The legislation, introduced by Sens. Barbara Boxer (D-Calif.) and Cory Booker (D-N.J.), would require reporting of all shootings by police officers -- including non-fatal ones -- which is a step further than the Death In Custody Reporting Act, which was approved by Congress last year. Each state would be required details including age, gender, race and whether the person was armed for any police shooting.
“Too many members of the public and police officers are being killed, and we don’t have reliable statistics to track these tragic incidents,” Boxer said in a statement. “This bill will ensure that we know the full extent of the problem so we can save lives on all sides.”
The nation has faced months of at-times tense discussions around issues of race and law enforcement following a series of deaths of black men and boys at the hands of police officers that became national stories -- including Michael Brown in Ferguson, Mo., Eric Garner in New York, Tamir Rice in Cleveland, Walter Scott in North Charleston, S.C., and Freddie Gray in Baltimore.
Those incidents have renewed calls, which have been made for years by some civil rights groups, for more standardized reporting of police use-of-force incidents. To date, there is no accurate, comprehensive data available about how many people are killed by American police officers each year.
In a release announcing the bill, Boxer and Booker specifically cite The Post's reporting -- which on Sunday revealed that at least 385 people have been shot and killed by police since January, putting the nation on pace to have more than double the number of fatal police shootings tallied on average by the federal government.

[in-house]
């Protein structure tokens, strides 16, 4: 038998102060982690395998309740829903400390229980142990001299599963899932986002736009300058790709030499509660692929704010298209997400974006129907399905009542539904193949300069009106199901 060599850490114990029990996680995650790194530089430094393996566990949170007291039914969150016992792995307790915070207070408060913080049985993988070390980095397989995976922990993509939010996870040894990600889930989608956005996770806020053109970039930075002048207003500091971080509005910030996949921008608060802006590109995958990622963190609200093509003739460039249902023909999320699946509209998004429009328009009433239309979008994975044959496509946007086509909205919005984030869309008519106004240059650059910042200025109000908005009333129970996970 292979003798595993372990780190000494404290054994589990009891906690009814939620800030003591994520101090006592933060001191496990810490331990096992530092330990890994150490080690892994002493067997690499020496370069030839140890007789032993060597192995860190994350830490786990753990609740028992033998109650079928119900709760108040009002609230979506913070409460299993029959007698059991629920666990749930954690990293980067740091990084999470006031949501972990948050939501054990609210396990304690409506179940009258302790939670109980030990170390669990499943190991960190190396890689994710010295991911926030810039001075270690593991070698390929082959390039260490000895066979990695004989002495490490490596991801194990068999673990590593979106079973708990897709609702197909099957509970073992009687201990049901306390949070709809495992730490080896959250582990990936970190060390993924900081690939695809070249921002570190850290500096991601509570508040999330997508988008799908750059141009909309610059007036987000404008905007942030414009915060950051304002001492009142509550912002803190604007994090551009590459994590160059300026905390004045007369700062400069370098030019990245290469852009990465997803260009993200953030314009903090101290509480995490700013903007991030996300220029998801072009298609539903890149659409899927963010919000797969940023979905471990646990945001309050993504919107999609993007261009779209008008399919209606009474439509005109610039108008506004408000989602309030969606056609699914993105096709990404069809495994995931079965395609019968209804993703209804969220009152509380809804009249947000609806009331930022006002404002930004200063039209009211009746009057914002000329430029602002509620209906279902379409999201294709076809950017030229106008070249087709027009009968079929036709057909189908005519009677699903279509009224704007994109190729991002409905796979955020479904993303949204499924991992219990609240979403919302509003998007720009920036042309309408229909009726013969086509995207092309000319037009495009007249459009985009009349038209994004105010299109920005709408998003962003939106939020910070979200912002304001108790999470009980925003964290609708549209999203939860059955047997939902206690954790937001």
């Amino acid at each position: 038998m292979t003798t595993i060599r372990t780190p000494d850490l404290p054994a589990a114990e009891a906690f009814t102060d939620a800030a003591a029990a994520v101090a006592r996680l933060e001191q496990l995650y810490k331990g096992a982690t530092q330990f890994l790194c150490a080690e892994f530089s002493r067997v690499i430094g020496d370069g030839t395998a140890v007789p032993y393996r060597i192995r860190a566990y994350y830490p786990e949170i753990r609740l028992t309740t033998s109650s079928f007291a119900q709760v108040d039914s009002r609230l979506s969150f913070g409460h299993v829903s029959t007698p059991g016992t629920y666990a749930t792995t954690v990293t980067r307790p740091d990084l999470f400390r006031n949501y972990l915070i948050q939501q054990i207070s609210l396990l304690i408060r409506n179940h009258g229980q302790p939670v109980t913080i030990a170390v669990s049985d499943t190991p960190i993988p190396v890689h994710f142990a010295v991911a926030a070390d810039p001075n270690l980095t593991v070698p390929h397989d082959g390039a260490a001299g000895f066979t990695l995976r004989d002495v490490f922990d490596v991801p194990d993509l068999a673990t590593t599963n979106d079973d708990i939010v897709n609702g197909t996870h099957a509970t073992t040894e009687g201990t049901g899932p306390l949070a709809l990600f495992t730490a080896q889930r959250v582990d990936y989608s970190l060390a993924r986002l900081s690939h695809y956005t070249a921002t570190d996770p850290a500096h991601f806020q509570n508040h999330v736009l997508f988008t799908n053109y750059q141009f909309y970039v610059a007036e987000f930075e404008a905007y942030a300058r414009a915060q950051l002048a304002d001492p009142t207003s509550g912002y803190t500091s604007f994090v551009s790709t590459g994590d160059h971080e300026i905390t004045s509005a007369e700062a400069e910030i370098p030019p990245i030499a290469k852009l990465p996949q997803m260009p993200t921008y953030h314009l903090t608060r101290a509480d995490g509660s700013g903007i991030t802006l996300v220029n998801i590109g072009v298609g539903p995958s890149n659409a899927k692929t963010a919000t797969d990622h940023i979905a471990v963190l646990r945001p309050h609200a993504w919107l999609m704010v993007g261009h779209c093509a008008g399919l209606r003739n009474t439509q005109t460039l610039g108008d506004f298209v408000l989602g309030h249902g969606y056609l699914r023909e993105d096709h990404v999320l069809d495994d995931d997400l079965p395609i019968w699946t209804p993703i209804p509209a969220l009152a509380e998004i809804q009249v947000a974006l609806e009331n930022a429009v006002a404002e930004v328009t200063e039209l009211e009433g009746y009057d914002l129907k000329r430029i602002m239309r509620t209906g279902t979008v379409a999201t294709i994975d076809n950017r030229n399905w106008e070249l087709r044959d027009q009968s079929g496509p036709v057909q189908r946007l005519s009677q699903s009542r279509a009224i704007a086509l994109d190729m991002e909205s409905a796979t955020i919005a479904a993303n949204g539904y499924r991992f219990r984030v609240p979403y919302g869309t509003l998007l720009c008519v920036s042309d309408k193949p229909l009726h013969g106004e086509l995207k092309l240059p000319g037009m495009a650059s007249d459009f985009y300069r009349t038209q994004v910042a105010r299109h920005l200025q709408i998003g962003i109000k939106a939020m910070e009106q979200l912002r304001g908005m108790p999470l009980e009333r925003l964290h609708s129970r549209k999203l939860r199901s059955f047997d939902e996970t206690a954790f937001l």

That piece is the latest in a yearlong effort by The Post to report on police accountability, which includes the creation of a database that will chronicle every fatal shooting by police officers in country this year.
On Monday, the Guardian unveiled a similar reporting project, The Counted, which aims to tally every person killed by a police officer -- by shooting, Taser or other death in custody -- in 2015.
“The first step in fixing a problem is understanding the extent of the problem you have. Justice and accountability go hand in hand -- but without reliable data it’s difficult to hold people accountable or create effective policies that change the status quo,” Booker said in a statement. “Our legislation is vital to ensuring we have the data required to make good decisions and implement reform measures that are balanced, objective, and protect the lives of police officers and the public.”
Some civil rights leaders have criticized Congress of passing little legislation in response to the unrest in Ferguson. Many activists who have led protests in the past year would consider the passage of legislation requiring detailed death in custody reporting to DOJ to be a major victory.
However, with Republicans in control of both the House and the Senate, Democratic legislative proposals face an uphill march toward passage.
"This is a step in the right direction. I'd have to read the bill to understand the details but the fact that there seems to be political will to establish a federal database is a very good sign," said David Klinger, a criminologist at the University of Missouri who has been fighting for more than a decade for better reporting on police use of force incidents.
- Kimberly Kindy contributed to this report